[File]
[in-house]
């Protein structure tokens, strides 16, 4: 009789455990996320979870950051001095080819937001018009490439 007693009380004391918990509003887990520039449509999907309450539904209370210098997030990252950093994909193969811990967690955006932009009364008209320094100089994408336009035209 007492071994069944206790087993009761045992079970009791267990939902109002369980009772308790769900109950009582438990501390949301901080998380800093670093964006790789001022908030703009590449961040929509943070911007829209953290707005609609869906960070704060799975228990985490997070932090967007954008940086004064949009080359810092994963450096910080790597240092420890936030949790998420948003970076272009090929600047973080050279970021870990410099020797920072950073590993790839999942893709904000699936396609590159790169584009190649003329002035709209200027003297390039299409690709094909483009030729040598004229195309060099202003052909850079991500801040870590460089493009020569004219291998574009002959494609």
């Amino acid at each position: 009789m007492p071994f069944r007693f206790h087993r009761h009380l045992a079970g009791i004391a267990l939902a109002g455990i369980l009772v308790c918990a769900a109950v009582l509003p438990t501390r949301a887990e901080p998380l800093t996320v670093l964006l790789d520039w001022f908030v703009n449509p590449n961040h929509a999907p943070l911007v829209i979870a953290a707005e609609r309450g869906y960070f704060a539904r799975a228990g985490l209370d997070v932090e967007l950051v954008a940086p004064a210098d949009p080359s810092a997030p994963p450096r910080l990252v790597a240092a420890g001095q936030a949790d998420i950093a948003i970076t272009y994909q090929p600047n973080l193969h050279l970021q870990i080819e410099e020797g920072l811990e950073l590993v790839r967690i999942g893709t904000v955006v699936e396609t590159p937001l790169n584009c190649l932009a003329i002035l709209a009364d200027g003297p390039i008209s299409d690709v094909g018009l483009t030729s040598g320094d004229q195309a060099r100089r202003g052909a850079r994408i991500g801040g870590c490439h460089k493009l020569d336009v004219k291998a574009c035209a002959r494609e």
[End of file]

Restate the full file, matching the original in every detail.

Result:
[in-house]
């Protein structure tokens, strides 16, 4: 009789455990996320979870950051001095080819937001018009490439 007693009380004391918990509003887990520039449509999907309450539904209370210098997030990252950093994909193969811990967690955006932009009364008209320094100089994408336009035209 007492071994069944206790087993009761045992079970009791267990939902109002369980009772308790769900109950009582438990501390949301901080998380800093670093964006790789001022908030703009590449961040929509943070911007829209953290707005609609869906960070704060799975228990985490997070932090967007954008940086004064949009080359810092994963450096910080790597240092420890936030949790998420948003970076272009090929600047973080050279970021870990410099020797920072950073590993790839999942893709904000699936396609590159790169584009190649003329002035709209200027003297390039299409690709094909483009030729040598004229195309060099202003052909850079991500801040870590460089493009020569004219291998574009002959494609």
């Amino acid at each position: 009789m007492p071994f069944r007693f206790h087993r009761h009380l045992a079970g009791i004391a267990l939902a109002g455990i369980l009772v308790c918990a769900a109950v009582l509003p438990t501390r949301a887990e901080p998380l800093t996320v670093l964006l790789d520039w001022f908030v703009n449509p590449n961040h929509a999907p943070l911007v829209i979870a953290a707005e609609r309450g869906y960070f704060a539904r799975a228990g985490l209370d997070v932090e967007l950051v954008a940086p004064a210098d949009p080359s810092a997030p994963p450096r910080l990252v790597a240092a420890g001095q936030a949790d998420i950093a948003i970076t272009y994909q090929p600047n973080l193969h050279l970021q870990i080819e410099e020797g920072l811990e950073l590993v790839r967690i999942g893709t904000v955006v699936e396609t590159p937001l790169n584009c190649l932009a003329i002035l709209a009364d200027g003297p390039i008209s299409d690709v094909g018009l483009t030729s040598g320094d004229q195309a060099r100089r202003g052909a850079r994408i991500g801040g870590c490439h460089k493009l020569d336009v004219k291998a574009c035209a002959r494609e």